We bring evil things to evil people, kicking in a door near you!

    ."In theory, there is no difference between theory and practice. But,
    in practice, there is."

    - Jan L.A. van de Snepscheut

    "The difference between 'involvement' and 'commitment' is like
    an eggs-and-ham breakfast: the chicken was 'involved' - the pig
    was'committed'."

    -unknown

    Working on a PhD in CQB one doorway at a time.

    When the wolf attacks, he will find not all who run with the flock are sheep!

  8. #8
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    Quote Originally Posted by Citicop View Post
    Two words:

    Accident Reconstruction.

    Some of the most complicated applied physics I have ever seen goes into that.

    -Citicop.
    Yeah, I can see how that would involve extensive calculations. Thanks.

    Would departments/agencies have officers specifically assigned to those tasks? I mean, would they have "regular" patrol officers who are specially trained handle major accidents (as one of many responsibilities), or do they have officers/teams that work ONLY accidents?

    I suppose it would depend on the size and type of agency and how bad the local drivers are... I would also assume that State Police would have more of a need than a local PD?

    Can anybody shed some light on this? Thank you.

  9. #9
    Switchback's Avatar
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    I imagine it could go both ways. However, most og the guys I know that do it were in patrol. A buddy of mine is not a detective, but still does it when needed. I think, in most departments it is a collateral duty.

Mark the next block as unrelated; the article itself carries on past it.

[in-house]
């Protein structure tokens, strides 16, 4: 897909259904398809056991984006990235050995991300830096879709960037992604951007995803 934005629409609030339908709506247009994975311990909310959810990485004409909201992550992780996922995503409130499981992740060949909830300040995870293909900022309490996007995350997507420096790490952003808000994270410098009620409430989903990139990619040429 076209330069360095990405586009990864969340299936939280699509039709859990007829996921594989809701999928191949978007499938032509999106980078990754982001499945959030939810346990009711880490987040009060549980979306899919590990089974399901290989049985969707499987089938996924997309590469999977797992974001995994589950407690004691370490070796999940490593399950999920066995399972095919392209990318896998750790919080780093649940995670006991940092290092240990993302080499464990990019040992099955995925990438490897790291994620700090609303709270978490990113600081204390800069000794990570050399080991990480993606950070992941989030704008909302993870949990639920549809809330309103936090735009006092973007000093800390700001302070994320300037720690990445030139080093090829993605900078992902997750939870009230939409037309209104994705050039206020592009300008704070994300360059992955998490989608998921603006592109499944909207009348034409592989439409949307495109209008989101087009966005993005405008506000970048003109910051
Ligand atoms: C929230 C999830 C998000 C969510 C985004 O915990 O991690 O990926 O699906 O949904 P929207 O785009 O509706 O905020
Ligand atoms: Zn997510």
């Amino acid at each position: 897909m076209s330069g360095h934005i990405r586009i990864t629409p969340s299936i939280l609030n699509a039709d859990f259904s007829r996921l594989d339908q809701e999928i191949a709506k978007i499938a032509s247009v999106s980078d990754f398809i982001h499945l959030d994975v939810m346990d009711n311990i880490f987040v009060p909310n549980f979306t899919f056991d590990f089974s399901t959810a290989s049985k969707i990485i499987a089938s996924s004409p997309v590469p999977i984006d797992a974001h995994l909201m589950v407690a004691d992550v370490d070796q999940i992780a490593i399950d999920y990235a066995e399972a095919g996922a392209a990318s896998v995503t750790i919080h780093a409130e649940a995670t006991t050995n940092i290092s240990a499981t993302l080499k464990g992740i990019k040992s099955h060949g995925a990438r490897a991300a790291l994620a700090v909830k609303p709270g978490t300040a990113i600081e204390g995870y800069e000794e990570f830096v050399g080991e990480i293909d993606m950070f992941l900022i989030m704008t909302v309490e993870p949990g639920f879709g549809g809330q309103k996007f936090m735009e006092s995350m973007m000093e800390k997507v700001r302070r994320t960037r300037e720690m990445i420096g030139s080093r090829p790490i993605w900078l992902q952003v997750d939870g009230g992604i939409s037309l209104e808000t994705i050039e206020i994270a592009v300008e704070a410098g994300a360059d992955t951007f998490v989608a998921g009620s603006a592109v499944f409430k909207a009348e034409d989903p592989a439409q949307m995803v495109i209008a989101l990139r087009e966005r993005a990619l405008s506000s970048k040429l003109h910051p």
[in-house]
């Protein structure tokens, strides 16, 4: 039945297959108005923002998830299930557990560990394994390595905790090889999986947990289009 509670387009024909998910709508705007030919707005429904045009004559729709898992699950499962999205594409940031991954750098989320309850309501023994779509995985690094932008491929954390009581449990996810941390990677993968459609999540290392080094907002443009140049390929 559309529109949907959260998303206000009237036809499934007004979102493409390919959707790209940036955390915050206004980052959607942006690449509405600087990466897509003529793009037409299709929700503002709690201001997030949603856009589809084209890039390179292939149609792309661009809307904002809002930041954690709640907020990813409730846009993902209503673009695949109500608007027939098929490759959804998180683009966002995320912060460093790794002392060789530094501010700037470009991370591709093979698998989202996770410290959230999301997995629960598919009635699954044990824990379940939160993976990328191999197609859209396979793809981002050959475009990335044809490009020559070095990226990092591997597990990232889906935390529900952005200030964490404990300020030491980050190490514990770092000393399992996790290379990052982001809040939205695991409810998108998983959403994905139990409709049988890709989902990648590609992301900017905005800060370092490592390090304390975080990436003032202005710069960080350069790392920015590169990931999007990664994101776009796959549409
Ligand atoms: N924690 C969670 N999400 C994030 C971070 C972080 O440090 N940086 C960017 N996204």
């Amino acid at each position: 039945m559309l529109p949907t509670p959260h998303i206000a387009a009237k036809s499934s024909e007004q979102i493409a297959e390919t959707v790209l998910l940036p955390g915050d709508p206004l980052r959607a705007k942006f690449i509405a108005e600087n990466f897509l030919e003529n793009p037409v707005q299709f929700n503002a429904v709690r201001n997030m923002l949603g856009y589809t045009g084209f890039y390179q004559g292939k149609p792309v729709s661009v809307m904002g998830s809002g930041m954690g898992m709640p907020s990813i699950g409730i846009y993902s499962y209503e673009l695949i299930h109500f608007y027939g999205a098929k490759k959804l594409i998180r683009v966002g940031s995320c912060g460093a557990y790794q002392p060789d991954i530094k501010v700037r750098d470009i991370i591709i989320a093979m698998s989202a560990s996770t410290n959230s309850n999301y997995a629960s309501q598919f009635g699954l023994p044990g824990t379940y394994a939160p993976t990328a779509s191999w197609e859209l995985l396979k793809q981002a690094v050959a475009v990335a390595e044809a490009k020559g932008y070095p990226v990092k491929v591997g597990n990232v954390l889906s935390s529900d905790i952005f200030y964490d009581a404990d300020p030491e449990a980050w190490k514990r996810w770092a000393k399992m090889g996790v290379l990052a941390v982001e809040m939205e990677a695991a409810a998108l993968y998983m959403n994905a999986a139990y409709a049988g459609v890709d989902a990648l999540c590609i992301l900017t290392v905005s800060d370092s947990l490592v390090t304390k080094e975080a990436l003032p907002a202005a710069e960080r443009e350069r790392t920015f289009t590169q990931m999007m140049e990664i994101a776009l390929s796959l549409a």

We bring evil things to evil people, kicking in a door near you!

    ."In theory, there is no difference between theory and practice. But,
    in practice, there is."

    - Jan L.A. van de Snepscheut

    "The difference between 'involvement' and 'commitment' is like
    an eggs-and-ham breakfast: the chicken was 'involved' - the pig
    was'committed'."

    -unknown

    Working on a PhD in CQB one doorway at a time.

    When the wolf attacks, he will find not all who run with the flock are sheep!

  10. #10
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    You use trig functions when figuring out radar errors based on angle of incidence to the subject vehicle.
    Quote Originally Posted by Straightshooter
    Your selective outrage is hypocritical. Don't you have an anti-war rally to attend where you can go burn some American flags with your hippie buddies?

  11. #11
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    Kilos to ounces to grams. Got to know that metric system and how to calculate to translate one form of measurement to the other. :D
    "Man who say it cannot be done should not interrupt man doing it."

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  12. #12
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    Quote Originally Posted by Switchback